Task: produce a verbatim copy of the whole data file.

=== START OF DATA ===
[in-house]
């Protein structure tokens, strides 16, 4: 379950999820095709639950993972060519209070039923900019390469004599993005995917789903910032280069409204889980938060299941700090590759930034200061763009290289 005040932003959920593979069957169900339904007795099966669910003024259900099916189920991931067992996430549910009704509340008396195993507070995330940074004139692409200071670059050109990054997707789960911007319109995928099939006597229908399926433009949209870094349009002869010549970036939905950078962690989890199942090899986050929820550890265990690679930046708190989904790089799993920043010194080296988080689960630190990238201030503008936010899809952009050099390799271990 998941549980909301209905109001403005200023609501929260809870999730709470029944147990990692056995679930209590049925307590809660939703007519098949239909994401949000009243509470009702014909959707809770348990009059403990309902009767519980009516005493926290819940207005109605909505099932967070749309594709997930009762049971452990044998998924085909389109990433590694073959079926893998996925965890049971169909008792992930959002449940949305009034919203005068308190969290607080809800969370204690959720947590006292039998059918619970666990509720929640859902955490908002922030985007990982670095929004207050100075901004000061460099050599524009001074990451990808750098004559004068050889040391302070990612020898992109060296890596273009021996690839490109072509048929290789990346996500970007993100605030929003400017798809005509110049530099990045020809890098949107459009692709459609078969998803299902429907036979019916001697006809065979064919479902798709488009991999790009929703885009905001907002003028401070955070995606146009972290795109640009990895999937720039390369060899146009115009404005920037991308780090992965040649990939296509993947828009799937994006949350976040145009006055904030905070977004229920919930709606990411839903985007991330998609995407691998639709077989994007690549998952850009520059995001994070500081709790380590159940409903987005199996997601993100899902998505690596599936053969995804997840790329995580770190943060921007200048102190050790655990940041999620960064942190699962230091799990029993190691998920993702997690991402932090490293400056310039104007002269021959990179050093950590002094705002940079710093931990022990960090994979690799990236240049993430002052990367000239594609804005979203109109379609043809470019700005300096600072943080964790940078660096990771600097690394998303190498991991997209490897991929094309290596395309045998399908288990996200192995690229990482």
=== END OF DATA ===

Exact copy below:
[in-house]
């Protein structure tokens, strides 16, 4: 379950999820095709639950993972060519209070039923900019390469004599993005995917789903910032280069409204889980938060299941700090590759930034200061763009290289 005040932003959920593979069957169900339904007795099966669910003024259900099916189920991931067992996430549910009704509340008396195993507070995330940074004139692409200071670059050109990054997707789960911007319109995928099939006597229908399926433009949209870094349009002869010549970036939905950078962690989890199942090899986050929820550890265990690679930046708190989904790089799993920043010194080296988080689960630190990238201030503008936010899809952009050099390799271990 998941549980909301209905109001403005200023609501929260809870999730709470029944147990990692056995679930209590049925307590809660939703007519098949239909994401949000009243509470009702014909959707809770348990009059403990309902009767519980009516005493926290819940207005109605909505099932967070749309594709997930009762049971452990044998998924085909389109990433590694073959079926893998996925965890049971169909008792992930959002449940949305009034919203005068308190969290607080809800969370204690959720947590006292039998059918619970666990509720929640859902955490908002922030985007990982670095929004207050100075901004000061460099050599524009001074990451990808750098004559004068050889040391302070990612020898992109060296890596273009021996690839490109072509048929290789990346996500970007993100605030929003400017798809005509110049530099990045020809890098949107459009692709459609078969998803299902429907036979019916001697006809065979064919479902798709488009991999790009929703885009905001907002003028401070955070995606146009972290795109640009990895999937720039390369060899146009115009404005920037991308780090992965040649990939296509993947828009799937994006949350976040145009006055904030905070977004229920919930709606990411839903985007991330998609995407691998639709077989994007690549998952850009520059995001994070500081709790380590159940409903987005199996997601993100899902998505690596599936053969995804997840790329995580770190943060921007200048102190050790655990940041999620960064942190699962230091799990029993190691998920993702997690991402932090490293400056310039104007002269021959990179050093950590002094705002940079710093931990022990960090994979690799990236240049993430002052990367000239594609804005979203109109379609043809470019700005300096600072943080964790940078660096990771600097690394998303190498991991997209490897991929094309290596395309045998399908288990996200192995690229990482």